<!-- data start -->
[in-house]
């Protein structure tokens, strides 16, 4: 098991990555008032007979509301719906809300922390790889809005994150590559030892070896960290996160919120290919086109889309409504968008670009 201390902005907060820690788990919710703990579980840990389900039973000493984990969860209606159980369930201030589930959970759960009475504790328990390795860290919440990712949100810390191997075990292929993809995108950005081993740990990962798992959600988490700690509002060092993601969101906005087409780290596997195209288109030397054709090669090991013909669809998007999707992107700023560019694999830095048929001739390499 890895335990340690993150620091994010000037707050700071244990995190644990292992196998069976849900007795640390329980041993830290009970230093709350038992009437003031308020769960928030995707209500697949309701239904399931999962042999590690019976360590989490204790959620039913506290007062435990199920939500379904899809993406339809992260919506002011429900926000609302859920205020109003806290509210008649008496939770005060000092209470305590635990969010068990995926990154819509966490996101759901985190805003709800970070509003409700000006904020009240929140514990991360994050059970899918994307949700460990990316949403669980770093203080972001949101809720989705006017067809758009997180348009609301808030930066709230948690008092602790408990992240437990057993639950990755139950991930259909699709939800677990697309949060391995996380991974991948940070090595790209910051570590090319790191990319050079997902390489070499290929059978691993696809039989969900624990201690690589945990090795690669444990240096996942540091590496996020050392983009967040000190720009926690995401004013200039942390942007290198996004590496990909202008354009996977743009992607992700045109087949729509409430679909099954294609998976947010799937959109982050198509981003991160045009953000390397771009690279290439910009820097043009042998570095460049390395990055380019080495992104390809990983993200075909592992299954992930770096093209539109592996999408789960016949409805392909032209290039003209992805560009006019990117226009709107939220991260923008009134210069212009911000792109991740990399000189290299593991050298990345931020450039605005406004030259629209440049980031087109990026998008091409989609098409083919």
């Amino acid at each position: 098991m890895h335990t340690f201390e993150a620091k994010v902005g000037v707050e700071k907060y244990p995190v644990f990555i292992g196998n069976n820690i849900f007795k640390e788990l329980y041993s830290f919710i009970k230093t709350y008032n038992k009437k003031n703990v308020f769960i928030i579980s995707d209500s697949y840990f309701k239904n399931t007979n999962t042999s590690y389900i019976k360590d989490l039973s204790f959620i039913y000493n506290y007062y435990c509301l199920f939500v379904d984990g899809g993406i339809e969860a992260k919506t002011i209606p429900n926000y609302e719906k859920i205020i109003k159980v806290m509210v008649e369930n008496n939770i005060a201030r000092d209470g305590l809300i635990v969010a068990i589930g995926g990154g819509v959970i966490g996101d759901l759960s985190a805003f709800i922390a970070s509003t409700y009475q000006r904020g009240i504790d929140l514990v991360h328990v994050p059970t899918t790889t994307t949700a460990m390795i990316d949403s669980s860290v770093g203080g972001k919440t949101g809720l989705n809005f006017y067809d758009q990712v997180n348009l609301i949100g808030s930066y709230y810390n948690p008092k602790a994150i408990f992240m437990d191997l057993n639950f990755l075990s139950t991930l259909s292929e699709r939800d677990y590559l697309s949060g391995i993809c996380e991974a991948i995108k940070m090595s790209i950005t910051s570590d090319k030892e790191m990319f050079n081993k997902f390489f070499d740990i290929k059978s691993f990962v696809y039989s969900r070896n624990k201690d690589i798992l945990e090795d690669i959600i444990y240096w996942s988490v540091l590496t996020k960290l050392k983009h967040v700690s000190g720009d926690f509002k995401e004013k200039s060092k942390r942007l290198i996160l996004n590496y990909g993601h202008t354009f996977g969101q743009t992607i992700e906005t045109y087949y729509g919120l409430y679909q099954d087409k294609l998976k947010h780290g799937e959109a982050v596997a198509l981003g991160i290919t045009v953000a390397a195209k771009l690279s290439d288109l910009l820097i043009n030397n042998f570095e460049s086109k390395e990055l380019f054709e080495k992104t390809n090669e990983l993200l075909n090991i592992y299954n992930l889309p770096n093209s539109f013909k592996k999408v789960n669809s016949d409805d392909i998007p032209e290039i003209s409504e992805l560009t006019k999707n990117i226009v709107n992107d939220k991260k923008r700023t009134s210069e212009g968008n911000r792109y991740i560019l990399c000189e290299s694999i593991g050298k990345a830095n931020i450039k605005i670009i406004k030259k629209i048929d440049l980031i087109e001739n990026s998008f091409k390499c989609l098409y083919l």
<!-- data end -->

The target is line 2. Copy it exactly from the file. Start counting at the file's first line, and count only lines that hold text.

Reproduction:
């Protein structure tokens, strides 16, 4: 098991990555008032007979509301719906809300922390790889809005994150590559030892070896960290996160919120290919086109889309409504968008670009 201390902005907060820690788990919710703990579980840990389900039973000493984990969860209606159980369930201030589930959970759960009475504790328990390795860290919440990712949100810390191997075990292929993809995108950005081993740990990962798992959600988490700690509002060092993601969101906005087409780290596997195209288109030397054709090669090991013909669809998007999707992107700023560019694999830095048929001739390499 890895335990340690993150620091994010000037707050700071244990995190644990292992196998069976849900007795640390329980041993830290009970230093709350038992009437003031308020769960928030995707209500697949309701239904399931999962042999590690019976360590989490204790959620039913506290007062435990199920939500379904899809993406339809992260919506002011429900926000609302859920205020109003806290509210008649008496939770005060000092209470305590635990969010068990995926990154819509966490996101759901985190805003709800970070509003409700000006904020009240929140514990991360994050059970899918994307949700460990990316949403669980770093203080972001949101809720989705006017067809758009997180348009609301808030930066709230948690008092602790408990992240437990057993639950990755139950991930259909699709939800677990697309949060391995996380991974991948940070090595790209910051570590090319790191990319050079997902390489070499290929059978691993696809039989969900624990201690690589945990090795690669444990240096996942540091590496996020050392983009967040000190720009926690995401004013200039942390942007290198996004590496990909202008354009996977743009992607992700045109087949729509409430679909099954294609998976947010799937959109982050198509981003991160045009953000390397771009690279290439910009820097043009042998570095460049390395990055380019080495992104390809990983993200075909592992299954992930770096093209539109592996999408789960016949409805392909032209290039003209992805560009006019990117226009709107939220991260923008009134210069212009911000792109991740990399000189290299593991050298990345931020450039605005406004030259629209440049980031087109990026998008091409989609098409083919």